Like a lot of people I know when it came time for us to get our ear pierced, our parents took us to the mall where a young employee came at your lobes with a piercing gun and sent you one your way.

My parents took me to Spencer's in the Machesney Park Mall right before I started kindergarten to get mine done.

But like most things, piercings have evolved and we've learned that these piercing guns aren't all they're cracked up to be. In fact, they're not all that safe.

A growing number of parents are now taking their kids to the professionals at tattoo and piercing parlors.

I recently made the same decision.

After seeing a couple of articles online from other parents who took their kids to a shop instead of the mall, I started looking further into it.

I found out that those piercing guns aren't as clean as we're made to believe.

They are puncturing the skin by using blunt force, which in some cases can cause excess scar tissue along with leading to infection.

One article I read quoted Association of Professional Piercers (APP) as saying the effects of using a piercing gun are "more like a crush injury than a piercing".

Not to mention they're not sterile and the people who are operating them lack the proper training and certification to be using them.

Read this for more information on the reasons you may want to avoid a piercing gun.

I knew that I wanted my girls to have their ears pierced by a professional in a shop as opposed to a kiosk. But I also wanted them to make the decision for themselves when it came to piercing their ears and the day finally came for my oldest when she said she wanted to start wearing earrings.

Having tattoos and piercings myself I wanted to make sure I found the right person and shop to take my daughter. Because let's face it, sometimes from the outside, these places aren't exactly "kid-friendly".

But that's not entirely true either anymore, as there are a growing number of professionals urging parents to take their kids to get pierced from them instead of the mall.

That's because of the certification process that piercers and tattoo artists have to go through before they can become licensed to pierce.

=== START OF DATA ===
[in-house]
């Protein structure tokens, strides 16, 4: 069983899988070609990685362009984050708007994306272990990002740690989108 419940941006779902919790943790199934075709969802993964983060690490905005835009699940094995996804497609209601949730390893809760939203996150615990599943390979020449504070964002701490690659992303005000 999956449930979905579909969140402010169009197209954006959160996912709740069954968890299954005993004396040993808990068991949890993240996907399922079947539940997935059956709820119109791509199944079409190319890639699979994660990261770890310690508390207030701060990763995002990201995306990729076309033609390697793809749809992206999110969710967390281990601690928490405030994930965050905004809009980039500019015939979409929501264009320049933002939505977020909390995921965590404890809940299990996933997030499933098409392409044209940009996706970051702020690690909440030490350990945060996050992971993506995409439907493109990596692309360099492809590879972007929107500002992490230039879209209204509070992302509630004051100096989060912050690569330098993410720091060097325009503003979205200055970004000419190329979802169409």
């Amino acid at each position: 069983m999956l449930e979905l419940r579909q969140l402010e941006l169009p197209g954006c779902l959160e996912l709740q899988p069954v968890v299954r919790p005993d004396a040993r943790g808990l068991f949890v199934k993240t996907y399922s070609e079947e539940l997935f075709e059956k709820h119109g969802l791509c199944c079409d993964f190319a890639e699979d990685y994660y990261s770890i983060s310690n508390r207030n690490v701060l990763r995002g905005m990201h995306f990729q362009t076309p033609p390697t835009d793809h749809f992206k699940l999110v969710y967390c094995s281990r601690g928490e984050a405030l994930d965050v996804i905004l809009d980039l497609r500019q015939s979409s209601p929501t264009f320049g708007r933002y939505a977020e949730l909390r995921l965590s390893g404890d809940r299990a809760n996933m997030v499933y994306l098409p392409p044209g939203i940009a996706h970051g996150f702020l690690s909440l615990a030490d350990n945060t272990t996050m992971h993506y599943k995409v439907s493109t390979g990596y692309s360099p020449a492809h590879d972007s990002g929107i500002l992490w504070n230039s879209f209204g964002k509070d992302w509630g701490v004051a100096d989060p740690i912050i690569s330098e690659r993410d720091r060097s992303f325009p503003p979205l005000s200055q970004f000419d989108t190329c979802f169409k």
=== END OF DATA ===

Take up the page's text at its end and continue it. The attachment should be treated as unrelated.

Also, in the states of Illinois and Wisconsin, there are no laws against a minor getting their ears pierced, as long as a parent is present and signs a waiver.

You need to be 18-years-old to walk into a shop and get something pierced without parental consent, but a baby could also get their ears pierced if a parent were to bring them in.

I was told all of this by the professional that I chose to pierce my eight-year-olds ears. Her name is Julianna and she is a tattoo artist and body piercer at House of Lexx Tattoo in Beloit.

I chose her for multiple reasons. I went to school and was friends with both her parents. Yes, I realize that makes me sound "old" but whatever, but because of that and Facebook I was able to see her work progress as she worked through her apprenticeship.

She's an incredible artist and she has tattooed some really cool pieces. I really like how she does her flowers and as soon as I save that extra scratch I'm heading your way, Julianna.

One day I happened to see she was also a body piercer, so I messaged her and made an appointment.

The shop was clean and not at all "scary looking" for a kid walking in a little nervous about what was about to happen. Julianna was really cool with my kid!

Julianna totally made her feel right at ease, showed her everything she was going to use for her piercing and answered any question she had.

If you're thinking about getting your kid's ears pierced I highly recommend going to see Julianna at House of Lexx. Or maybe if you're looking to get new ink too.

We experienced no issues with the healing process either. She had maybe a little discomfort sleeping that first night with them and that was really about it.

About 4 weeks after having them done she was able to switch out with other earrings of mine she'd been dying to borrow because they are her favorite color.

If you have any questions, feel free to reach out and ask me or Julianna. She was very helpful and gave me a lot of useful information about the difference between coming to see a professional like herself versus going to the kiosk.